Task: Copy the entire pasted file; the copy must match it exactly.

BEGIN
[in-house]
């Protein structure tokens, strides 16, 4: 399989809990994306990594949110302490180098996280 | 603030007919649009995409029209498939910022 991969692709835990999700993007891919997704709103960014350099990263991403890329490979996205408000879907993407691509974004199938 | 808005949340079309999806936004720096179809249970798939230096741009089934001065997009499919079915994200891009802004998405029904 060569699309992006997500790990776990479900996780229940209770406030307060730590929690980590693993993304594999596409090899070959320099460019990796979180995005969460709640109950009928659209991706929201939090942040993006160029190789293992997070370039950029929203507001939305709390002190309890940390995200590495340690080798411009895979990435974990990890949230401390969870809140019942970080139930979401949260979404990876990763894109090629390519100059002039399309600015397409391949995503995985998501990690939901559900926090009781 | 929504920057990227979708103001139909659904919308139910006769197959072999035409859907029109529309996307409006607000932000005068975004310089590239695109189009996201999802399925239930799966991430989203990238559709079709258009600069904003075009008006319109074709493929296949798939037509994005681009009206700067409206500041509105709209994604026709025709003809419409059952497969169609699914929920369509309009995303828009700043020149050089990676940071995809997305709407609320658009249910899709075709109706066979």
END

[in-house]
């Protein structure tokens, strides 16, 4: 399989809990994306990594949110302490180098996280 | 603030007919649009995409029209498939910022 991969692709835990999700993007891919997704709103960014350099990263991403890329490979996205408000879907993407691509974004199938 | 808005949340079309999806936004720096179809249970798939230096741009089934001065997009499919079915994200891009802004998405029904 060569699309992006997500790990776990479900996780229940209770406030307060730590929690980590693993993304594999596409090899070959320099460019990796979180995005969460709640109950009928659209991706929201939090942040993006160029190789293992997070370039950029929203507001939305709390002190309890940390995200590495340690080798411009895979990435974990990890949230401390969870809140019942970080139930979401949260979404990876990763894109090629390519100059002039399309600015397409391949995503995985998501990690939901559900926090009781 | 929504920057990227979708103001139909659904919308139910006769197959072999035409859907029109529309996307409006607000932000005068975004310089590239695109189009996201999802399925239930799966991430989203990238559709079709258009600069904003075009008006319109074709493929296949798939037509994005681009009206700067409206500041509105709209994604026709025709003809419409059952497969169609699914929920369509309009995303828009700043020149050089990676940071995809997305709407609320658009249910899709075709109706066979």